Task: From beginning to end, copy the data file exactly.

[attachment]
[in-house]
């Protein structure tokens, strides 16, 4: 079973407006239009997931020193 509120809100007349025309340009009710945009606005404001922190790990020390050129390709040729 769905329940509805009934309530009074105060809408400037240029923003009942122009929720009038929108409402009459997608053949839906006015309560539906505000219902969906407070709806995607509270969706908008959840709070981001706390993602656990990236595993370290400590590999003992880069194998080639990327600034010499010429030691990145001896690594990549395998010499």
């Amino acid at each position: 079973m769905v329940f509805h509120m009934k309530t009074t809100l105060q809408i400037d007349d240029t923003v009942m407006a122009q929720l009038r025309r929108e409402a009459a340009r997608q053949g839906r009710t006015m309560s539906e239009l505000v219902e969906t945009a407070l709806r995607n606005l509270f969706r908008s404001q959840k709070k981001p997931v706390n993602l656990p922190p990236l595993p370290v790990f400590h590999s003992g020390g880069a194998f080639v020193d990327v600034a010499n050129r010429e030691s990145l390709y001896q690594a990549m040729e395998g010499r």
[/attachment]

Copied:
[in-house]
């Protein structure tokens, strides 16, 4: 079973407006239009997931020193 509120809100007349025309340009009710945009606005404001922190790990020390050129390709040729 769905329940509805009934309530009074105060809408400037240029923003009942122009929720009038929108409402009459997608053949839906006015309560539906505000219902969906407070709806995607509270969706908008959840709070981001706390993602656990990236595993370290400590590999003992880069194998080639990327600034010499010429030691990145001896690594990549395998010499």
């Amino acid at each position: 079973m769905v329940f509805h509120m009934k309530t009074t809100l105060q809408i400037d007349d240029t923003v009942m407006a122009q929720l009038r025309r929108e409402a009459a340009r997608q053949g839906r009710t006015m309560s539906e239009l505000v219902e969906t945009a407070l709806r995607n606005l509270f969706r908008s404001q959840k709070k981001p997931v706390n993602l656990p922190p990236l595993p370290v790990f400590h590999s003992g020390g880069a194998f080639v020193d990327v600034a010499n050129r010429e030691s990145l390709y001896q690594a990549m040729e395998g010499r």